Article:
You will often see online casinos hand out free registration bonuses: "You get 10 euro for free when you sign up, no strings attached!". This makes it look like casinos are just handing out free cash right? We should all know better than that though.

There are always conditions to cash out a bonus. Bonuses come in different forms and flavors and preconditions to clear them vary wildly. The Playthrough Bonus is the favorite among players by far; it's straightforward and requires zero investment.

When you receive a Playthrough Bonus, you receive an amount of bonus money, which can be converted to cash by wagering it a specific amount of times. For example; you receive a Playthrough Bonus of 10 euro, which needs to be wagered 30 times before the bonus is cleared. This means that you need to bet 300 euro (10 euro multiplied by 30) in total to clear the bonus and to receive what's left off your balance.

So is betting the bonus amount 30 times realistic, or will you always close your browser empty handed with nothing to show for on your balance? The answer depends heavily on the payout rate. This percentage represents how much of the money that goes into the casino, is returned to players. In a formula, this is the wins divided by the bets. This percentage is generally a lot higher than most people expect. Casinos aim for a payout rate between 95 and 99 percent. They want to cultivate a long term relationship with happy and social customers, not clear your bank account as soon as you open the door. Note that the payout percentage is an average, not all games are a smooth ride. Some players like big wins, and big losses, while others feel more comfortable losing small, but don't mind winning small either. Casinos also prefer a smooth ride, especially when it comes to bonuses. They might even tweak games to have less aggressive, more equally distributed wins when bonus money is in play.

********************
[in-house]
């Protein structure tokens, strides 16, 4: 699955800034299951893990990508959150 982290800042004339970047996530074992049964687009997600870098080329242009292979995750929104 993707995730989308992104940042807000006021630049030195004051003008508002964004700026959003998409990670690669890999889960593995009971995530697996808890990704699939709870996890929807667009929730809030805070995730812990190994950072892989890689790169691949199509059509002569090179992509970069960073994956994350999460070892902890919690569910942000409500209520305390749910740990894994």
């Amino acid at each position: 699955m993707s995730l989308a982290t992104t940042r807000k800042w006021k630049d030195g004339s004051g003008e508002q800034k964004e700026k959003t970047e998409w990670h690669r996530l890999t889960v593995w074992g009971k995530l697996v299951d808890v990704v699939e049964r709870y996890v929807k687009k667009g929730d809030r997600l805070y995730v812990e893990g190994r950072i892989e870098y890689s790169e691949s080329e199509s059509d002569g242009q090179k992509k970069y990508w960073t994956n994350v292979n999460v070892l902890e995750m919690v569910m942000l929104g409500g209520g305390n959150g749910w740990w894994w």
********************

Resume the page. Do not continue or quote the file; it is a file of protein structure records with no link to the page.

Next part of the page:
Now let's look at how much money would be left on our balance when we try to clear a Playthrough Bonus of 10 euro with a playthrough of 30 and a payout percentage of 98.

I defined two records (excuse my primitive obsession). First a Bonus record that contains an amount, a balance, the total amount of bets and a playthrough. A few functions are associated with the Bonus record; they allow the bonus to be created, to bet, to win, to check if it still accepts bets and to check if the bonus has been cleared. The second record, the GameSettings, define the payout percentage and the stake of a bet.

After defining these structures, I defined a function that recursively keeps playing (bet and win) until either the bonus is cleared, or the bonus no longer accepts bets (out of money).

When we run this function we know the answer to our question. On average, we will clear the bonus with four euro left on our balance.

When we turn down the payout to be one percent lower, we only have 1 euro left on our balance. When we turn it down even more, there won't be anything left.

Given a few parameters which should be available to you (bonus amount, playthrough and even payout percentage), you can calculate how feasible it is to clear a Playthrough Bonus. Unless variance is on your side, I guess it will rarely turn out to be a lucrative grind.

Sunday, February 15, 2015

Side by side